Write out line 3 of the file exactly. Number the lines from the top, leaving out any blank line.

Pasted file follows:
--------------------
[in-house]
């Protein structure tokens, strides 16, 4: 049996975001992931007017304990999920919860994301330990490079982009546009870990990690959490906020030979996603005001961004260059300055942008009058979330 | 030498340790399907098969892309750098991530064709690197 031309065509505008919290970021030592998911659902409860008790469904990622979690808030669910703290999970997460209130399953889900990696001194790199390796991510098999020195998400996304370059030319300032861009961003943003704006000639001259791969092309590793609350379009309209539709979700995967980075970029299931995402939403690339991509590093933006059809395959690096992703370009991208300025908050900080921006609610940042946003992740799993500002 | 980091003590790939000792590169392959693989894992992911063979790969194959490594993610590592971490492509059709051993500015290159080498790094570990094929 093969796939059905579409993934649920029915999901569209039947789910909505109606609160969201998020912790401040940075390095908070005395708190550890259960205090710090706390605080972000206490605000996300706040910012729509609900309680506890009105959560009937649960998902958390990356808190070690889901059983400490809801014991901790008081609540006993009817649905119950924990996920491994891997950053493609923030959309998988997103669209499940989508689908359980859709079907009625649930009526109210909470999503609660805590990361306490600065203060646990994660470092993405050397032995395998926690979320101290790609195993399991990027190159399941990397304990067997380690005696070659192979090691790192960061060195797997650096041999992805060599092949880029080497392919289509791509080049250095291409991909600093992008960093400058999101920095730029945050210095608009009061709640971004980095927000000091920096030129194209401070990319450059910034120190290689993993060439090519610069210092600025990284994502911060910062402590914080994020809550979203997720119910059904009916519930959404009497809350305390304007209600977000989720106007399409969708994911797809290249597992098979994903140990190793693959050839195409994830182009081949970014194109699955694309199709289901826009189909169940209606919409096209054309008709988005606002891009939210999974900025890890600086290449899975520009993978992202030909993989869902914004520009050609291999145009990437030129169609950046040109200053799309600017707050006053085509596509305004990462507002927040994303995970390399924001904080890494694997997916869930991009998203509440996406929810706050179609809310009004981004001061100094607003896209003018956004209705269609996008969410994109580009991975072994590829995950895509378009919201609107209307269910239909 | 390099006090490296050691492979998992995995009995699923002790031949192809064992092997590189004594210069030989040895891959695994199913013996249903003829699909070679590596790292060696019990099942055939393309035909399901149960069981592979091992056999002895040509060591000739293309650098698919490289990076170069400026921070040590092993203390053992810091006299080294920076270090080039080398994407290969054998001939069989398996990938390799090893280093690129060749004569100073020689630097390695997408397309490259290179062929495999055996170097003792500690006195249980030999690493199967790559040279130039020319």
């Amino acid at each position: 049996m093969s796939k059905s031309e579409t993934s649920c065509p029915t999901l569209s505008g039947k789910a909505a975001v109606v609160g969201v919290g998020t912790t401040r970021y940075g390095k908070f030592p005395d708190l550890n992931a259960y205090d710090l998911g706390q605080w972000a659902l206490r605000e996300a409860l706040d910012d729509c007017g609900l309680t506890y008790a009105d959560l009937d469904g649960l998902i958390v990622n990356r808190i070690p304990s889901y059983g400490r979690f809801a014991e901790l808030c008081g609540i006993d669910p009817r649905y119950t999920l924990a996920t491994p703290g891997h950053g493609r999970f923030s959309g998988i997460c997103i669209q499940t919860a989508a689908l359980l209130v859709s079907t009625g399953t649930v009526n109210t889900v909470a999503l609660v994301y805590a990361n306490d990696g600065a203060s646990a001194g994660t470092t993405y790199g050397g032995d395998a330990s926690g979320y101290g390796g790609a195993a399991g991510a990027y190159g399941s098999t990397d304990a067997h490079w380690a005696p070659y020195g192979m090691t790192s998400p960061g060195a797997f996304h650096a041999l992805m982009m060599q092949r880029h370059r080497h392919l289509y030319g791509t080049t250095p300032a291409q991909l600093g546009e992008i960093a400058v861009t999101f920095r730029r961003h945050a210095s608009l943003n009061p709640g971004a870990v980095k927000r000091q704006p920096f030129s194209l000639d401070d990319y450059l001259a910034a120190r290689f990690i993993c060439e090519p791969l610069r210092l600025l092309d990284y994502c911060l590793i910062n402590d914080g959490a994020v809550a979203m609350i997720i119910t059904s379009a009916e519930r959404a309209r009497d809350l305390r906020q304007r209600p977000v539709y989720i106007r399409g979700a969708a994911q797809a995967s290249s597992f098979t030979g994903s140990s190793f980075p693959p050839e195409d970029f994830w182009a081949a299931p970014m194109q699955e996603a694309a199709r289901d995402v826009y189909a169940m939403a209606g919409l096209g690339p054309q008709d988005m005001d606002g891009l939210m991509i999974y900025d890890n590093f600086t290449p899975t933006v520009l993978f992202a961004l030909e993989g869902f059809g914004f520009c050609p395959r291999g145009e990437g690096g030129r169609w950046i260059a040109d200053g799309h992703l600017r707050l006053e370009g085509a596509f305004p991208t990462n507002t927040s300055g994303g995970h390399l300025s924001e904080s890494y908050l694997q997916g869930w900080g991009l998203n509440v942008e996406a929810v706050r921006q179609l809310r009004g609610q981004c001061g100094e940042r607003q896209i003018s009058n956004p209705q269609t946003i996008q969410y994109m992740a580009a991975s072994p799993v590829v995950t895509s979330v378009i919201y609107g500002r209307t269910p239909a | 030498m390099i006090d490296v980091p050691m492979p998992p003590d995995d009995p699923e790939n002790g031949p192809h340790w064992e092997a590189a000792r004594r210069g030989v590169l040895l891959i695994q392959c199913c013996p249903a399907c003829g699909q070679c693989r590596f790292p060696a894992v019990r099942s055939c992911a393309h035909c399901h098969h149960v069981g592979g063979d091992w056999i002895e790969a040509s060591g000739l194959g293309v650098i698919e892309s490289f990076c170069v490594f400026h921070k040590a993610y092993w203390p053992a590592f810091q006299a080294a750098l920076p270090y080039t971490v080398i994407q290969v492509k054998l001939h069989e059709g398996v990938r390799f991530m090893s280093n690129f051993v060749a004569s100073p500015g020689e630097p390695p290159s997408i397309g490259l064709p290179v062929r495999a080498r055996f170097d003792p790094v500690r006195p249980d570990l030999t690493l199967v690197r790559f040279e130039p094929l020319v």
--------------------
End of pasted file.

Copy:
């Amino acid at each position: 049996m093969s796939k059905s031309e579409t993934s649920c065509p029915t999901l569209s505008g039947k789910a909505a975001v109606v609160g969201v919290g998020t912790t401040r970021y940075g390095k908070f030592p005395d708190l550890n992931a259960y205090d710090l998911g706390q605080w972000a659902l206490r605000e996300a409860l706040d910012d729509c007017g609900l309680t506890y008790a009105d959560l009937d469904g649960l998902i958390v990622n990356r808190i070690p304990s889901y059983g400490r979690f809801a014991e901790l808030c008081g609540i006993d669910p009817r649905y119950t999920l924990a996920t491994p703290g891997h950053g493609r999970f923030s959309g998988i997460c997103i669209q499940t919860a989508a689908l359980l209130v859709s079907t009625g399953t649930v009526n109210t889900v909470a999503l609660v994301y805590a990361n306490d990696g600065a203060s646990a001194g994660t470092t993405y790199g050397g032995d395998a330990s926690g979320y101290g390796g790609a195993a399991g991510a990027y190159g399941s098999t990397d304990a067997h490079w380690a005696p070659y020195g192979m090691t790192s998400p960061g060195a797997f996304h650096a041999l992805m982009m060599q092949r880029h370059r080497h392919l289509y030319g791509t080049t250095p300032a291409q991909l600093g546009e992008i960093a400058v861009t999101f920095r730029r961003h945050a210095s608009l943003n009061p709640g971004a870990v980095k927000r000091q704006p920096f030129s194209l000639d401070d990319y450059l001259a910034a120190r290689f990690i993993c060439e090519p791969l610069r210092l600025l092309d990284y994502c911060l590793i910062n402590d914080g959490a994020v809550a979203m609350i997720i119910t059904s379009a009916e519930r959404a309209r009497d809350l305390r906020q304007r209600p977000v539709y989720i106007r399409g979700a969708a994911q797809a995967s290249s597992f098979t030979g994903s140990s190793f980075p693959p050839e195409d970029f994830w182009a081949a299931p970014m194109q699955e996603a694309a199709r289901d995402v826009y189909a169940m939403a209606g919409l096209g690339p054309q008709d988005m005001d606002g891009l939210m991509i999974y900025d890890n590093f600086t290449p899975t933006v520009l993978f992202a961004l030909e993989g869902f059809g914004f520009c050609p395959r291999g145009e990437g690096g030129r169609w950046i260059a040109d200053g799309h992703l600017r707050l006053e370009g085509a596509f305004p991208t990462n507002t927040s300055g994303g995970h390399l300025s924001e904080s890494y908050l694997q997916g869930w900080g991009l998203n509440v942008e996406a929810v706050r921006q179609l809310r009004g609610q981004c001061g100094e940042r607003q896209i003018s009058n956004p209705q269609t946003i996008q969410y994109m992740a580009a991975s072994p799993v590829v995950t895509s979330v378009i919201y609107g500002r209307t269910p239909a | 030498m390099i006090d490296v980091p050691m492979p998992p003590d995995d009995p699923e790939n002790g031949p192809h340790w064992e092997a590189a000792r004594r210069g030989v590169l040895l891959i695994q392959c199913c013996p249903a399907c003829g699909q070679c693989r590596f790292p060696a894992v019990r099942s055939c992911a393309h035909c399901h098969h149960v069981g592979g063979d091992w056999i002895e790969a040509s060591g000739l194959g293309v650098i698919e892309s490289f990076c170069v490594f400026h921070k040590a993610y092993w203390p053992a590592f810091q006299a080294a750098l920076p270090y080039t971490v080398i994407q290969v492509k054998l001939h069989e059709g398996v990938r390799f991530m090893s280093n690129f051993v060749a004569s100073p500015g020689e630097p390695p290159s997408i397309g490259l064709p290179v062929r495999a080498r055996f170097d003792p790094v500690r006195p249980d570990l030999t690493l199967v690197r790559f040279e130039p094929l020319v």